Why is it difficult to hit the OB straight when both the CB and OB are frozen to the same cushion or rail?
First of all, to have the OB hug the rail, a very accurate hit is required. Also, the cushion must be true, with no bumps or waves. Also, the faster you hit the shot, the more the CB will bounce due to the cue elevation required for the cue to clear the head rail. When the CB bounces off the table, it will deflect off the nose of the cushion some away from the rail since part of the CB is actually under the nose of the cushion when it is frozen to the rail. For demonstrations, see the following videos (and the videos below):
One option to improve accuracy on a shot like this is to hit it as softly as possible to minimize how much the CB hops. Another option is to use a touch of inside english (with the right cue elevation for the given shot speed) to squirt the CB away from the cushion and have it swerve back toward the rail. And if the CB doesn’t quite swerve back enough, spin-induced throw helps straighten the OB. All options and approaches, along with example game-situation shots are demonstrated in the following videos that include a clip from Vol. V of the Video Encyclopedia of Nine-ball and Ten-ball (VENT):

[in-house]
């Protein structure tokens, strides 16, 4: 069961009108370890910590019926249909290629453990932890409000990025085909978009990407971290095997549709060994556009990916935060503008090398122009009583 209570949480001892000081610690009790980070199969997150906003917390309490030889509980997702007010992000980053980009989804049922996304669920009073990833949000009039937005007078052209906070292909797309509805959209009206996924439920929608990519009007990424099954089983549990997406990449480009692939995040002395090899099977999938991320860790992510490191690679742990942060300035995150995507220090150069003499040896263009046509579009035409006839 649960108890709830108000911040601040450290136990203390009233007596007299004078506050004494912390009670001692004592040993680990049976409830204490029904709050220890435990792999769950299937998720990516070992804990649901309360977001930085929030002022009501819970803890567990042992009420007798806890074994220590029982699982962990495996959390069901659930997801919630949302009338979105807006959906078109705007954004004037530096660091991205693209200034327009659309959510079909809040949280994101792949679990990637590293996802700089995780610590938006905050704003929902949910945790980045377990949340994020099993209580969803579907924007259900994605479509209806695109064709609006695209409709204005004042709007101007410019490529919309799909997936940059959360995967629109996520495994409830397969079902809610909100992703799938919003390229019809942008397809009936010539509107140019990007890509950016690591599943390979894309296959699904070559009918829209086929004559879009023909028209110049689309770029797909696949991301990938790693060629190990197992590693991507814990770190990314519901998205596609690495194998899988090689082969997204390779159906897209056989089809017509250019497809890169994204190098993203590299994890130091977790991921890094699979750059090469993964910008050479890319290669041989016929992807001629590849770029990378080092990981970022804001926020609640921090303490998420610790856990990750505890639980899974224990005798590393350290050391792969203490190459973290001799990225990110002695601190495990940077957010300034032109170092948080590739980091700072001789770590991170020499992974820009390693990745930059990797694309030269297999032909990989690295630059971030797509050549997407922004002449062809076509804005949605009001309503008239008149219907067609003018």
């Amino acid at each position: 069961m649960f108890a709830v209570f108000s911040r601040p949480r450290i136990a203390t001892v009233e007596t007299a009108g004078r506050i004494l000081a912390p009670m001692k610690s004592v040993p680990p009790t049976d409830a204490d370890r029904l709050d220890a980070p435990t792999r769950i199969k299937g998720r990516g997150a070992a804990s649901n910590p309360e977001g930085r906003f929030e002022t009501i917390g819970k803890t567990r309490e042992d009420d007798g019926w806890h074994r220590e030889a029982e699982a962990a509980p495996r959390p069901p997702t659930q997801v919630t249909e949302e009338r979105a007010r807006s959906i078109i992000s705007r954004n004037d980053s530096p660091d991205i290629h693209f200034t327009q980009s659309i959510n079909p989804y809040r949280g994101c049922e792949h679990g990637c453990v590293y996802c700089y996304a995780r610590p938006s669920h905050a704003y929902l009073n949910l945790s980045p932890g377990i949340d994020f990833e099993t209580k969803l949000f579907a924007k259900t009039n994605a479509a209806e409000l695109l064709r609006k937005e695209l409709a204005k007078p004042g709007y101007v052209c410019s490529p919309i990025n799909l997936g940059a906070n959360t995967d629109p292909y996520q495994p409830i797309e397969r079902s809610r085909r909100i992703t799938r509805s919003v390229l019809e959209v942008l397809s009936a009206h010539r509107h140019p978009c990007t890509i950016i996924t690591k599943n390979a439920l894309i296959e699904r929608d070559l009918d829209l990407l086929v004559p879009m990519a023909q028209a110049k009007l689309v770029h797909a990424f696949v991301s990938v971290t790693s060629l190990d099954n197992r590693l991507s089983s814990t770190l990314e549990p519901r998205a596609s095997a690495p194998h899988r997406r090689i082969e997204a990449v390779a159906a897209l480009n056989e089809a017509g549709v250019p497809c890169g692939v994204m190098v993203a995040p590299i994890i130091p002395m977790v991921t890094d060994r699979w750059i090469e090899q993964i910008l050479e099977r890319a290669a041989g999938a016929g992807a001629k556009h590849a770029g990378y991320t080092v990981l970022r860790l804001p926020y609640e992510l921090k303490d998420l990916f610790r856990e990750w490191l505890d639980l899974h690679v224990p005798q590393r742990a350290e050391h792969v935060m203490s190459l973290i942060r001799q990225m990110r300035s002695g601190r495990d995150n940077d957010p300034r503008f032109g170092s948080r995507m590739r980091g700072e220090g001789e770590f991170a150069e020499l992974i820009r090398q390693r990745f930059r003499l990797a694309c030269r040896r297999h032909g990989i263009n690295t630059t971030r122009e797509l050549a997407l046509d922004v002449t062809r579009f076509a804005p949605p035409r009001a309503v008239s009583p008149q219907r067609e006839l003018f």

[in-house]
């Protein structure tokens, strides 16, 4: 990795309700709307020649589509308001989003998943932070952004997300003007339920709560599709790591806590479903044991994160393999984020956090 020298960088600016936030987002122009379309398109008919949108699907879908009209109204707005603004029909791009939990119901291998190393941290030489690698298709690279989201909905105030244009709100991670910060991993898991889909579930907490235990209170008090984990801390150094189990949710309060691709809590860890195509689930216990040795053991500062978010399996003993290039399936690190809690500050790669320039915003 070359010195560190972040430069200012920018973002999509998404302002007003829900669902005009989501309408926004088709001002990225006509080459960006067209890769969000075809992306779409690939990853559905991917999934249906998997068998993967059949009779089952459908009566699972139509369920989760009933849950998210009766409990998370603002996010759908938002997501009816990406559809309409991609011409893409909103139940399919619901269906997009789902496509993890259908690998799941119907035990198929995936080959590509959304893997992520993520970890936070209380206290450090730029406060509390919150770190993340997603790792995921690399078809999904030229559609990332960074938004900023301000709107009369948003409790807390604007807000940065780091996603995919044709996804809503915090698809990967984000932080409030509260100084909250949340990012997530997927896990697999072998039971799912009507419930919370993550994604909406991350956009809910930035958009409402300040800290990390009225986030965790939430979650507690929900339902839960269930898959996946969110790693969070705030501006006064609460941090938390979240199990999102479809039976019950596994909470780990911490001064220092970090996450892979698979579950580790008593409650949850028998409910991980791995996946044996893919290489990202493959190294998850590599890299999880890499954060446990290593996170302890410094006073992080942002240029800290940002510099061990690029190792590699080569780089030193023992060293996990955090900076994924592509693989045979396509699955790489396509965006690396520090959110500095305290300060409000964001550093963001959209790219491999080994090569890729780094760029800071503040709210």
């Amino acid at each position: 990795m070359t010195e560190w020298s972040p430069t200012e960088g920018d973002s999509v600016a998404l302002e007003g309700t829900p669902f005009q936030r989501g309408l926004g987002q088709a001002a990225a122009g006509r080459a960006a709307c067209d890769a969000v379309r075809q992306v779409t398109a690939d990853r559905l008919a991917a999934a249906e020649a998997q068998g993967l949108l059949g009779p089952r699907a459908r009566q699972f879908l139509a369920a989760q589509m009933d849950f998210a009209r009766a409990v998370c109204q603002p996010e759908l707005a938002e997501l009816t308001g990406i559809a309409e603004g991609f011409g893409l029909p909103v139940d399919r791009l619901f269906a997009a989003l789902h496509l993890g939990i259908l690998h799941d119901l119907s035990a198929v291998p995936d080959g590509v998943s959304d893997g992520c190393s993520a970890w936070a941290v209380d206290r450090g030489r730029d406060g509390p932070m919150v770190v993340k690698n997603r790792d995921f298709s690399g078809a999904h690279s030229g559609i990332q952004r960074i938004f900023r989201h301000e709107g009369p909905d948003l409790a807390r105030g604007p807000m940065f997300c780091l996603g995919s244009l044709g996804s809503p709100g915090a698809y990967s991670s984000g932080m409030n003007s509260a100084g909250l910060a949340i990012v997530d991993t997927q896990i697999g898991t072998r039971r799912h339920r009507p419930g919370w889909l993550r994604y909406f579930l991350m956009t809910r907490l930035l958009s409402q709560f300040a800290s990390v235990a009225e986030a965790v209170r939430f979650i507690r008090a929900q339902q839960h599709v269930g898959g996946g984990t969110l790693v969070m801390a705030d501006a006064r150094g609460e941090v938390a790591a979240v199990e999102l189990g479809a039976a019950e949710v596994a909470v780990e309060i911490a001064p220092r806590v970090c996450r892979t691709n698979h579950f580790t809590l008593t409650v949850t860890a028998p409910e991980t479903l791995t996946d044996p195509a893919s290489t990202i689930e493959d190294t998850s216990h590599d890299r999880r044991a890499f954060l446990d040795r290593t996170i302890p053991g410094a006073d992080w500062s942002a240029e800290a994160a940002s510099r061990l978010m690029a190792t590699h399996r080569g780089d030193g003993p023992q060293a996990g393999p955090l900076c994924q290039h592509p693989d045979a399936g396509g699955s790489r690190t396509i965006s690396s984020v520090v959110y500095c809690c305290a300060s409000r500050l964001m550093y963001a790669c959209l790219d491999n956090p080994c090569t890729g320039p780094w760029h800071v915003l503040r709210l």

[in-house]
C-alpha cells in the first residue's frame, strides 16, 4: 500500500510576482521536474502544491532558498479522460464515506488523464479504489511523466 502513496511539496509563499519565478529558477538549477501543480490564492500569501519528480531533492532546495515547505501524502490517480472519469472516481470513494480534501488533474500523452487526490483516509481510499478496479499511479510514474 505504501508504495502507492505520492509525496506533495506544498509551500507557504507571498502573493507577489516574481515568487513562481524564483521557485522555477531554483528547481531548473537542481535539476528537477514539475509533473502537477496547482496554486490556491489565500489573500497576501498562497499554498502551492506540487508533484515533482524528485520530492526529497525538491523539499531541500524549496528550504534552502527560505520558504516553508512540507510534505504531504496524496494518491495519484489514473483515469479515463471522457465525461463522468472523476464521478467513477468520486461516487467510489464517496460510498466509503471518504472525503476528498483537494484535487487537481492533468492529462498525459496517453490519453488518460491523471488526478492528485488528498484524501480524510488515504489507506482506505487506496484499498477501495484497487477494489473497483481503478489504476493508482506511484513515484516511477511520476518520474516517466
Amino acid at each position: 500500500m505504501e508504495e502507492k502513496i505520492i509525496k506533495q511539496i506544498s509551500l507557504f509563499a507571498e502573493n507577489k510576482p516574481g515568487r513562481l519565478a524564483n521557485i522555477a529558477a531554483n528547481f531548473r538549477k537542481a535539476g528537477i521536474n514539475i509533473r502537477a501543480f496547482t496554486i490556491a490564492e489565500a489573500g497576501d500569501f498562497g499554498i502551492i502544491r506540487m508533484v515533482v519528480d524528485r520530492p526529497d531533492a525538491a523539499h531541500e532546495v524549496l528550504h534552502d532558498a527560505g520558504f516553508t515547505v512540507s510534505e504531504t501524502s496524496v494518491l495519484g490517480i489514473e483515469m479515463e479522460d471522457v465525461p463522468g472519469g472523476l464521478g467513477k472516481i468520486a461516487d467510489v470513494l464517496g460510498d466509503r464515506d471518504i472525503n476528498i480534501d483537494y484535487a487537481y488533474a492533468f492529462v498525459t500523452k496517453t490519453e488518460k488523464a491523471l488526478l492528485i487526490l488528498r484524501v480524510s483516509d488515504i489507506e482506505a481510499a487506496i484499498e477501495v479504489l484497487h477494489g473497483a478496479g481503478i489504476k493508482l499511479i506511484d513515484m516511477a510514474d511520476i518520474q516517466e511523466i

On table with a worn “rail groove,” the OB will tend to be drawn back to the cushion after it bounces away slightly with slow speed. And a slow-rolling ball is also more likely to bounce away from the cushion due to dirt or cloth irregularities. This can increase the chances for a slow-rolling OB to hit a side pocket point if it happens to be returning to cushion just before the pocket opening.
Here are some interesting shots with two balls frozen to a rail, relying on cushion compression and double kisses:
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